Large Hadron Collider has Legal Go-Ahead to Destroy Earth (Accidentally)

Paul Lilly

Prior to flipping the power switch, nervous Nellies feared that the Large Hadron Collider (LHC) would spell doom for our home planet as it goes knocking protons into each other. One Hawaiian dude named Walter Wagner even took the concern to court by suing to have the project shut down. He failed, of course, but wasn't finished working the legal system.

An appellate judge for the United States District Court in Hawaii has again disappointed Wagner by denying his appeal, saying he failed to show "credible threat of harm." The judge also said that the U.S. doesn't control the Collider, so our legal system would be powerless to stop it anyway.

"The European Center for Nuclear Research (CERN) proposed and constructed the Collider, albeit with some U.S. government support," Senior District Judge Helen Gillmor explained . "The U.S. government enjoys only observer status on the CERN council, and has no control over CERN or its operations. Accordingly, the alleged injury, destruction of the earth, is in no way attributable to the U.S. government's failure to draft an environmental impact statement."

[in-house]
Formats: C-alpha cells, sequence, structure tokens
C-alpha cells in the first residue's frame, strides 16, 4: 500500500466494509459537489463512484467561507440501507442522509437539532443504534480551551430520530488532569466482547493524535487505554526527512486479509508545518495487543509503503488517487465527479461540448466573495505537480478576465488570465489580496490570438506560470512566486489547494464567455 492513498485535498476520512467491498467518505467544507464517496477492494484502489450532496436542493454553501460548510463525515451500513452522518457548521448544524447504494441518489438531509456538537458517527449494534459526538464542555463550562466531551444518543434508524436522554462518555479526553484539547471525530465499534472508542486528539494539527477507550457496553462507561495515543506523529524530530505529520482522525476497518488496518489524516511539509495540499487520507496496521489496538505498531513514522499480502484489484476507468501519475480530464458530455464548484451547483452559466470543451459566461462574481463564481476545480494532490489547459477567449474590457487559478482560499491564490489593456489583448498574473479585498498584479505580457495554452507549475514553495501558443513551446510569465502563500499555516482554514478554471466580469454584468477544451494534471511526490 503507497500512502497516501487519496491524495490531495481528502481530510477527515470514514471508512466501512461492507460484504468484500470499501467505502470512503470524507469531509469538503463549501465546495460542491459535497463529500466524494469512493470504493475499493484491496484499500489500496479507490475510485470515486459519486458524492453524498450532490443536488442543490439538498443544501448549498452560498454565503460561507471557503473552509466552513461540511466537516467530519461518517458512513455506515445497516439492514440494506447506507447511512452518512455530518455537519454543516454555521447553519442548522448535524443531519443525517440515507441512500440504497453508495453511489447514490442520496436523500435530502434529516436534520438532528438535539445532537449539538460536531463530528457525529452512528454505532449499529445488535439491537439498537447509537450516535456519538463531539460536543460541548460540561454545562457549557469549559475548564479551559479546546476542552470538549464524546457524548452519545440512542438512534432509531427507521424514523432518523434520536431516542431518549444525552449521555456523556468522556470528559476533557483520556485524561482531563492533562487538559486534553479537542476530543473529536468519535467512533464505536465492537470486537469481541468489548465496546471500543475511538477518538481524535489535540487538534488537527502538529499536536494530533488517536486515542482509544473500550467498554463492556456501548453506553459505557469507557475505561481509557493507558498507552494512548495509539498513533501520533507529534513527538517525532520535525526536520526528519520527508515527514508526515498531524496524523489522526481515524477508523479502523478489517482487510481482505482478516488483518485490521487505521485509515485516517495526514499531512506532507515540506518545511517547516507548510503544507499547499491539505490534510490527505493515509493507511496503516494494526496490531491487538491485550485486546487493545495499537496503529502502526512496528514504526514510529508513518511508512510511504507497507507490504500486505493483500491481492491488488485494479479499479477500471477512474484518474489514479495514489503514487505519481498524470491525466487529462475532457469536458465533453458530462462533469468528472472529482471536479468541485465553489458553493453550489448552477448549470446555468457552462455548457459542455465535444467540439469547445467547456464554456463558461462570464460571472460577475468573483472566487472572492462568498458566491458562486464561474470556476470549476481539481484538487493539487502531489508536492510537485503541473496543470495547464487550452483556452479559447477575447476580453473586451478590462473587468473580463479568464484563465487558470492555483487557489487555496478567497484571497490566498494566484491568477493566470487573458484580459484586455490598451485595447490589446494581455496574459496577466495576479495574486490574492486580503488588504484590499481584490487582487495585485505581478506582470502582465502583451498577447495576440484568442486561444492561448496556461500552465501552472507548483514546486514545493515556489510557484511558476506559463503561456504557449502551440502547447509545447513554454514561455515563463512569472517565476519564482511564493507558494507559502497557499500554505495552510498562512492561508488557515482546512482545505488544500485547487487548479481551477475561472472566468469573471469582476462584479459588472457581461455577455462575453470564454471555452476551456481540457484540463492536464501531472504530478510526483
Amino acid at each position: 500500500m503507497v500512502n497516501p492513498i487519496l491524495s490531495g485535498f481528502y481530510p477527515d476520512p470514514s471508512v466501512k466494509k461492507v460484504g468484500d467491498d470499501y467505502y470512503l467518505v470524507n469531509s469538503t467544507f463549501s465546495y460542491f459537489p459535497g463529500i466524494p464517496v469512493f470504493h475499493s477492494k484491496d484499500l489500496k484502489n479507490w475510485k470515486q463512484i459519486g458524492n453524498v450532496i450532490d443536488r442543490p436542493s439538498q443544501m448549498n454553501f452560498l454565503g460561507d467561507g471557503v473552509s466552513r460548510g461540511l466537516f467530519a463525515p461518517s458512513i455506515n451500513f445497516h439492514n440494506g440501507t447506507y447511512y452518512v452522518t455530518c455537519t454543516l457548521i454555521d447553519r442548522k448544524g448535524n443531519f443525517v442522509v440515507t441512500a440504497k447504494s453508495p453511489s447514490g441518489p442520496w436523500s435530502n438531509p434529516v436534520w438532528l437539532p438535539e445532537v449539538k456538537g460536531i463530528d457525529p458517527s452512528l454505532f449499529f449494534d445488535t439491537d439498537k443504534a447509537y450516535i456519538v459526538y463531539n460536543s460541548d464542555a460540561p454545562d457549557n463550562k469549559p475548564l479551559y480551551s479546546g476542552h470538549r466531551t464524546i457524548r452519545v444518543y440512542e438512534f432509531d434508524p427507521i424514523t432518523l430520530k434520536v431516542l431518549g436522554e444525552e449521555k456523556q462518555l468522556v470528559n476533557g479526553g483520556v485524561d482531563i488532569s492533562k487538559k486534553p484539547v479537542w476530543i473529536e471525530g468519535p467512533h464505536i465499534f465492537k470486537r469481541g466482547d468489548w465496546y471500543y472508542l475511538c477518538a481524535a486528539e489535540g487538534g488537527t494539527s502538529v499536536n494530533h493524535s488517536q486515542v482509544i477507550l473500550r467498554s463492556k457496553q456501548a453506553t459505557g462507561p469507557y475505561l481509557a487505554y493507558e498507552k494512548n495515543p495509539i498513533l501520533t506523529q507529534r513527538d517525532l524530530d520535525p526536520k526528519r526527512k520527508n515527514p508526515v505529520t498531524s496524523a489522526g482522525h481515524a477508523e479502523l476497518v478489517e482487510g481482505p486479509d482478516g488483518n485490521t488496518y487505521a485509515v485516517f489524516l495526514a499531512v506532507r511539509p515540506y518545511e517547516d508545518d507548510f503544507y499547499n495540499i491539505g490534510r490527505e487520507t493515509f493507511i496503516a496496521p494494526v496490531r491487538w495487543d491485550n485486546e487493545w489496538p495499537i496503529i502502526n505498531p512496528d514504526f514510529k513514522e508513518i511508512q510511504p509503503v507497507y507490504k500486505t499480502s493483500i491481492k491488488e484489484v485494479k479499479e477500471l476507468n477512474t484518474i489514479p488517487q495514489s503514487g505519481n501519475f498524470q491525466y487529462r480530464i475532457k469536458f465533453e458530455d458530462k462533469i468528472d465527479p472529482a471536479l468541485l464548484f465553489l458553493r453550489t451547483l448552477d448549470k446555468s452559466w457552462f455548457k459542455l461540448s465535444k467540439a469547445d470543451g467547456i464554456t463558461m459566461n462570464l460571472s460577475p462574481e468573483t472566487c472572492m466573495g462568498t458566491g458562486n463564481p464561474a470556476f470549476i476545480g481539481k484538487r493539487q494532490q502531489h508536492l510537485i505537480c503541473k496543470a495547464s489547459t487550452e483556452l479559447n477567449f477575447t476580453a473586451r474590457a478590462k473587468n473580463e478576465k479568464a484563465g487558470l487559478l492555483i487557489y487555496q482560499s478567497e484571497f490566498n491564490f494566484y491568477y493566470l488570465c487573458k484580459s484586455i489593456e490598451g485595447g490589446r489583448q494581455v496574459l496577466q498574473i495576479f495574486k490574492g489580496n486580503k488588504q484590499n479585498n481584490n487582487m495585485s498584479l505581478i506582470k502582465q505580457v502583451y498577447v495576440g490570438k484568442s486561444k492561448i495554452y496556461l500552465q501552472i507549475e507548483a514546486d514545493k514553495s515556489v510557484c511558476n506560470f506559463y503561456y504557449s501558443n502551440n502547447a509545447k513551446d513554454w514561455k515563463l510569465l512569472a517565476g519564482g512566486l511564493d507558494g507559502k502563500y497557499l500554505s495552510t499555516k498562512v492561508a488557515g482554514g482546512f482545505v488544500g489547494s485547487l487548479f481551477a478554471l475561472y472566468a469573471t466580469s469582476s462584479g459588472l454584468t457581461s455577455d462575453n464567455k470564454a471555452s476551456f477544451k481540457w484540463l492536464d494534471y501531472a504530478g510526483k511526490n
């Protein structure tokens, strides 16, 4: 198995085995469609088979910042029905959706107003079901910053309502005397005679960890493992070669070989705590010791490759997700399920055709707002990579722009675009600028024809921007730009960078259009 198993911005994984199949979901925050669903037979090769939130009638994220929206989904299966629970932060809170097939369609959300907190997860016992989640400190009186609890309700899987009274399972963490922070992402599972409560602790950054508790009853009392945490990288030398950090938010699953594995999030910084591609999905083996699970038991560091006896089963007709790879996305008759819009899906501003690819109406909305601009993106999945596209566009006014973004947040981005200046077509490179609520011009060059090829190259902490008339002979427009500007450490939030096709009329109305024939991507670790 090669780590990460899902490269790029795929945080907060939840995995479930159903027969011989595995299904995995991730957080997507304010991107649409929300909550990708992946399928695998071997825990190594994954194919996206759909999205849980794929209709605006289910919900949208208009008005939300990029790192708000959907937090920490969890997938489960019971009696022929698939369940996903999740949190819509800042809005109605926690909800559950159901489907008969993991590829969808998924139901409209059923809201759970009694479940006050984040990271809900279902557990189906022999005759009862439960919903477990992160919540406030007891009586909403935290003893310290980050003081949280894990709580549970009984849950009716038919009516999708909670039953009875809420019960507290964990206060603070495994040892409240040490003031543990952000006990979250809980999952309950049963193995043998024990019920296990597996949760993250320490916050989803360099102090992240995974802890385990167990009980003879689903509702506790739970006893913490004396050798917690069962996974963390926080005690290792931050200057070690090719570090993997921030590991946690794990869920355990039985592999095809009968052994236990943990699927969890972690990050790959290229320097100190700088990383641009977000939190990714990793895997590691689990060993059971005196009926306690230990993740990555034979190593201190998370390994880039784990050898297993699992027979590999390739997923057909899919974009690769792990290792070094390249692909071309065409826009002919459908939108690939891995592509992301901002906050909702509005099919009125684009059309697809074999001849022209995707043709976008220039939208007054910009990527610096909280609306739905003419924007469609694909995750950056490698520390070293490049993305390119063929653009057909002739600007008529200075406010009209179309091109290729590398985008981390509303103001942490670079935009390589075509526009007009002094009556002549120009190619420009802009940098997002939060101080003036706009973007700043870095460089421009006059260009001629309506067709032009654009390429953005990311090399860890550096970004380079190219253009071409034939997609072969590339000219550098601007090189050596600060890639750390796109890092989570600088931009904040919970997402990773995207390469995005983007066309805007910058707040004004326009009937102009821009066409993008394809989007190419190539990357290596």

Gillmor went on to say that even if the court ruled in favor of Wagner, the decision would have no impact on CERN or Collider operations, "and would not afford Wagner the relief he seeks."

So in other words, if the LHC does destroy the earth and all of mankind, Wagner will have to take his lawsuit international.

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